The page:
If you are considering a startup blog, focus on “more” insights, not a “better” narrative

Over the last 4 months as many of you have noticed I have been writing a blog post daily. That’s resulted in 120+ blog posts and a few insights on what I learned by blogging daily.

There are many things I have learned about the writing process and very little about building a strong readership base. The number one thing that’s changed over the last few years is that most people seem to care about the number of unique new things (insights) they have access to and reducing the amount of time spent gaining those insights.

I guess that’s not “new” news or insightful, but it is the explanation for the success of tweetstorms.

Made popular by Marc Andreessen, who had a blog a few years ago and quite possibly figured out this inadvertently or by design.

Here is what I mean by concentrate on more but smaller pieces of insights vs. One big insight but with a great narrative.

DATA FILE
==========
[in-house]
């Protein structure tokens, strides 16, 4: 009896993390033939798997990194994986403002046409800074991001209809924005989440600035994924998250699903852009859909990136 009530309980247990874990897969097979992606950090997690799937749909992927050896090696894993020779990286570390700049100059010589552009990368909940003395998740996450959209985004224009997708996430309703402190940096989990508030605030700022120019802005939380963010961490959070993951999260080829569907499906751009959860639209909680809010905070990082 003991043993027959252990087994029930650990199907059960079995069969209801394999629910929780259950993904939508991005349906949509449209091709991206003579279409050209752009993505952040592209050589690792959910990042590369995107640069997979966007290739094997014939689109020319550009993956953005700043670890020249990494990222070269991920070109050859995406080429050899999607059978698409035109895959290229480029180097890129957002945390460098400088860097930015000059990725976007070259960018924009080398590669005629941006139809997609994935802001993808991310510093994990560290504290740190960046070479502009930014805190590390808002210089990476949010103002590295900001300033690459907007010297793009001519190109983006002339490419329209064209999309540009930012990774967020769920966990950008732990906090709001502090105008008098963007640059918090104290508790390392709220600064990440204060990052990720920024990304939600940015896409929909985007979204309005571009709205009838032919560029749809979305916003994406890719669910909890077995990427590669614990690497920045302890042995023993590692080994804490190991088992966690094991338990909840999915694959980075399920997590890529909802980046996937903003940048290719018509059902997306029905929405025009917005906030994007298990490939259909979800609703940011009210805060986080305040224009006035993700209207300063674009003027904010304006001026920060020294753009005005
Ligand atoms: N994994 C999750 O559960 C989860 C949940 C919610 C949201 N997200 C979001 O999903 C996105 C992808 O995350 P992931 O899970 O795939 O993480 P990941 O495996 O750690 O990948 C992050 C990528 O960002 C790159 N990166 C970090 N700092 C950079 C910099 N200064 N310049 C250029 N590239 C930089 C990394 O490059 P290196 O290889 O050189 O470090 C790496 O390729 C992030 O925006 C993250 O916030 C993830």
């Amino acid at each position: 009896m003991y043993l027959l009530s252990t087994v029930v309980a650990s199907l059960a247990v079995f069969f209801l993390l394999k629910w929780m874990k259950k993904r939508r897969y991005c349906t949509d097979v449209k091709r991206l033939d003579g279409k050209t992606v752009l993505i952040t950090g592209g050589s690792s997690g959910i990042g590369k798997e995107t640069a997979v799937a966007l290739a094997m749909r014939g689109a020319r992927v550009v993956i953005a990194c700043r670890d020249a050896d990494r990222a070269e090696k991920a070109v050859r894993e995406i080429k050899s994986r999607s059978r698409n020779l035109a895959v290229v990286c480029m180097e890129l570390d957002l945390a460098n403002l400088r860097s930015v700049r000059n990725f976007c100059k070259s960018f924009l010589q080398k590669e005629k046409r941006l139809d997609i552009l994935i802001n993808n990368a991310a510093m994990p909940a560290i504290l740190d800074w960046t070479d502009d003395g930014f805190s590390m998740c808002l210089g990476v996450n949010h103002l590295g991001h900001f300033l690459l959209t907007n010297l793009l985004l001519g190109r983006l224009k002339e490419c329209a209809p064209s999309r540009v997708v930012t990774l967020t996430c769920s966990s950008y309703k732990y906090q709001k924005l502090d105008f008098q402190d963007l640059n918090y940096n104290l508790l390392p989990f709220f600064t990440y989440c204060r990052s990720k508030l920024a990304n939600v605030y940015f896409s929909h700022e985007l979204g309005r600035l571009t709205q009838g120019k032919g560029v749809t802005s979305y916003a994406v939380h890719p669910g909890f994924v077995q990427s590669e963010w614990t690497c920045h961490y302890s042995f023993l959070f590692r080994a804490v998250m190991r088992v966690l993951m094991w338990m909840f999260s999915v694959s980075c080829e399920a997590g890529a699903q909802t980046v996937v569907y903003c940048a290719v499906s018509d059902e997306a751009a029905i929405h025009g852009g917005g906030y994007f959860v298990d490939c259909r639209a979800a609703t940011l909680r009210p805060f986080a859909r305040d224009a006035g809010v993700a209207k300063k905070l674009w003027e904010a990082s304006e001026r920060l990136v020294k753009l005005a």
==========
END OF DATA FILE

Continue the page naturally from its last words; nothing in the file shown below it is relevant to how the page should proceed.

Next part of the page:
Thanks to the mobile phone (largely screen size) and twitter, there is so little time for people to read long form articles that the number of long form pieces being read (and also the number of books) is reducing dramatically.

At the same time, people prefer to read 10 individual, standalone sentences that are 140 characters or less than read one big paragraph with 10 lines or 1400 characters.

Giving a lot of context, adding many superfluous words is what a lot of writers do. The readers, though seem to have no more time or patience for it.

The implications for those wanting to make money writing a book (non fiction) or a blog are pretty big.

Here are some examples of things that work.

1. Lists – take any article you are planning to write and make it a list with some visuals. That works.

2. Instead of long paragraphs, with 5-7 sentences and over 70-100 words, focus on writing 1 sentence.

3. Video or Podcast: Focus on getting your content in an audio or video format with a 5 min solution instead of writing. The time to read an entire 750 word blog post might be 5-6 minutes and it may be the same amount of time to read 20 tweets, but readers seem to prefer the latter.

The other thing that works is attention grabbing content shock.

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